Come to think of it, a lot of those contractors are balding middle-aged guys with guts. LOL
But, no, thank you, not interested except for possibly amusement by asking questions and see what kinds of answers they give, and their attitude towards "the little lady" asking. I'm not an equipment operator, but I could do an earth take-off as well as bombarding the engineers asking for details omitted from the drawings and asking exactly where the 10" sewer pipe does connect to what catchbasin, and where is that elevation anyway. (They love that when it comes from a woman! Not.) I truly enjoy working with wood, but my knowledge is limited (just learned what I needed for the project at hand), a finish carpenter I am not, strictly utility woodworking, for now but someday . . .
Then when I have my yard and house the way I want it, I'll meet Mr. Wonderful and move to Australia for the rest of our days (as if I could "change" to live with another person at this stage of life). I've already had the love-of-my-life (twice) so the shows wouldn't be a meeting place.<g> 'Sides, grocery stores are better for guys to meet gals, my exmet all of his girlfriends at grocery stores. LOL
Seriously, it's nice to see there are other ladies reading the group (and posting sometimes as well). Like digital video, they are there, they just aren't as visible.
After seeing that absolutely beautiful jewelry box one poster made his daughter, I think perhaps by the time my granddaughters are old enough to appreciate something like that, I will have the skill to make one a bit less grand. My first future high-quality project will be a cedar chest for my youngest granddaughter, hopefully with her name and birthdate inlaid on the top. But that's a long way off and many questions away (and sandwiched in between all of my other interests).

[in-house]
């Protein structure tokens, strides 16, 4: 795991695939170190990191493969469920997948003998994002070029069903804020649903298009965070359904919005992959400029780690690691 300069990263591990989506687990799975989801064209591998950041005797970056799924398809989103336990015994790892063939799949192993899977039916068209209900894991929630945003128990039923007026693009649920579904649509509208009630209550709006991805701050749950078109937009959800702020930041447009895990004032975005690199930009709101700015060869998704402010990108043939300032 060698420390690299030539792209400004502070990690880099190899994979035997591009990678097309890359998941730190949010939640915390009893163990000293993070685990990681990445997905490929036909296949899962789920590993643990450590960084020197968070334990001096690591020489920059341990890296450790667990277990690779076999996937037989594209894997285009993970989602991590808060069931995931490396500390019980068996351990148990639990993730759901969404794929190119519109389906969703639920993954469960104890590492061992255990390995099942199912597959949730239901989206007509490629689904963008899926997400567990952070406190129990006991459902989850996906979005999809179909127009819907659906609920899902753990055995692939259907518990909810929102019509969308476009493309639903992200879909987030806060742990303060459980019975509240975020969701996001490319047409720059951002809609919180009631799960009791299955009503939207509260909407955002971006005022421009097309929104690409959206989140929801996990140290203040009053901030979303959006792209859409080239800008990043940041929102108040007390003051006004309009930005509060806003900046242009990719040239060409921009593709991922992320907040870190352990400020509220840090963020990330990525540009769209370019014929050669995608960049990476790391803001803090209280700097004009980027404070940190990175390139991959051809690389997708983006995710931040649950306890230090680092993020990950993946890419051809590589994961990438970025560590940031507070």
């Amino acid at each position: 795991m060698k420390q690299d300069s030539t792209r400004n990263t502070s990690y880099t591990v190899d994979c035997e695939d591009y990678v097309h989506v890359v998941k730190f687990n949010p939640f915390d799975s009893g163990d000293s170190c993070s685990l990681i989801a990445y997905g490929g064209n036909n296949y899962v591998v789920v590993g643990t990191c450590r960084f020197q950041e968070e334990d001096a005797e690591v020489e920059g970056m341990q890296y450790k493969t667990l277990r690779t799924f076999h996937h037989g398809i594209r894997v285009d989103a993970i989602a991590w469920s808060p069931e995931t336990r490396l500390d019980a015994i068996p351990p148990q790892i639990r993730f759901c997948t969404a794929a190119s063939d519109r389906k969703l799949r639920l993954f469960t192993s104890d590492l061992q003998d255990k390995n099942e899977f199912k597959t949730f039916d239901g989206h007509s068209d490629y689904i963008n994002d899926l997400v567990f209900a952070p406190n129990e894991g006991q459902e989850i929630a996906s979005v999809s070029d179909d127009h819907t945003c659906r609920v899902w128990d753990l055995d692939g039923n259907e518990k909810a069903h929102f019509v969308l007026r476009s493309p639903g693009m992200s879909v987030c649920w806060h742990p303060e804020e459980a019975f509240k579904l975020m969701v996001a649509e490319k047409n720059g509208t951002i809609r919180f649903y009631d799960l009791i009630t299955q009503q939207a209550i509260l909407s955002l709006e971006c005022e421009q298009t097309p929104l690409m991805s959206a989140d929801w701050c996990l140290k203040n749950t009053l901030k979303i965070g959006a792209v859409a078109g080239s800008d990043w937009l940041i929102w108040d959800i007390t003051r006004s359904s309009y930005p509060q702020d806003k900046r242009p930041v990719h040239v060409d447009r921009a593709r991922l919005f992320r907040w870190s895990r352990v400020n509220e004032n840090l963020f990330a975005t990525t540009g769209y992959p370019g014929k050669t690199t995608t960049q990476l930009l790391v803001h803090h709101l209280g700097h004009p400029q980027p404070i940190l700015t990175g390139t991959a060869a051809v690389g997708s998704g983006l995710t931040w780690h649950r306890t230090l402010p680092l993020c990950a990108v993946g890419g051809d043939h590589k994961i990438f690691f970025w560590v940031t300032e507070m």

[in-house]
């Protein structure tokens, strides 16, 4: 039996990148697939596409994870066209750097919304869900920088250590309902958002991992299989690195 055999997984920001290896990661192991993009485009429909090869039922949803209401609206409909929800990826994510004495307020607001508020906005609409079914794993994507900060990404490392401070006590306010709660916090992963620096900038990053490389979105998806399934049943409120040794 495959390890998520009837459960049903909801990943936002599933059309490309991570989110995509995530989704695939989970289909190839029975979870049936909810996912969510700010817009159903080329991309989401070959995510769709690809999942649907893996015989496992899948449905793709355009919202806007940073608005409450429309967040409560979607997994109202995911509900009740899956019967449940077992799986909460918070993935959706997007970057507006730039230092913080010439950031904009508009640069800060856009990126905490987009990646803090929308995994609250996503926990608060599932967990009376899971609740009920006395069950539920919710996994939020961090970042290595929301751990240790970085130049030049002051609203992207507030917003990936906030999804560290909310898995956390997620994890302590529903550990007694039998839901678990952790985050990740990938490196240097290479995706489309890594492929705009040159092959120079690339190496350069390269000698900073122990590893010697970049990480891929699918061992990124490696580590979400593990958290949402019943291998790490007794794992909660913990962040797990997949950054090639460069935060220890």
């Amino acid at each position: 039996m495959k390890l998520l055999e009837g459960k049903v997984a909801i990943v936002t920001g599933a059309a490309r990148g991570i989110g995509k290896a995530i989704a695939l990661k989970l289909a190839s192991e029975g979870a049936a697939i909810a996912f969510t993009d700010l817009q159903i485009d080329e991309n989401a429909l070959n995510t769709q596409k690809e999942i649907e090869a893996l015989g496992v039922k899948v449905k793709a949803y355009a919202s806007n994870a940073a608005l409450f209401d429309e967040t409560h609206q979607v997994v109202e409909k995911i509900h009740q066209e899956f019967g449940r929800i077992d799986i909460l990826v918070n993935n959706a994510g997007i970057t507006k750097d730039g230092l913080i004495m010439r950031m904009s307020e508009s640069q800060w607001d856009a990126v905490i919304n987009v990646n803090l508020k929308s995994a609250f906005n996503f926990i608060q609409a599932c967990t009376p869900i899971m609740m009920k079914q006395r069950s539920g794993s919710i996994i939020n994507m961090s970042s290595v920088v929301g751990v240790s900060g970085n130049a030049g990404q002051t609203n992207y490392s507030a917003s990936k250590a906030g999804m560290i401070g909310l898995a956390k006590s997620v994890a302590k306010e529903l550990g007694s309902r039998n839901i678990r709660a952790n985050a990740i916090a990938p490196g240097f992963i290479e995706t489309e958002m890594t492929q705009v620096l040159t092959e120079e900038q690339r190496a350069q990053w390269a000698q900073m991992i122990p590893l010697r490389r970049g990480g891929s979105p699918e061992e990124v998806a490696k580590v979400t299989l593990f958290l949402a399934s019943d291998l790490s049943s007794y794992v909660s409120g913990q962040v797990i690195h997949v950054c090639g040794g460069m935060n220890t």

Glenna totally fascinated with many of the projects by this group (and, darn, it's tooooo cold to work in the garage this week!)
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Glenna,
You should come to Long Island. We have a handfull of female woodworkers in the club, but I'd always like to see more. There's a group of us that have taken restoration classes at FIT in NYC. May of the classes have more women than men in them. The ladies are all ranges of skills, but there are some that are serious craftsmen (sorry, just don't know another word for it.). I think in fine woodworking its more of one's ability to develope hand eye skills than one's bruit force. Granded when it's time to pick up a 4x8 sheet of 3/4" MDF, the bruit force helps, hahahaha.
Bernie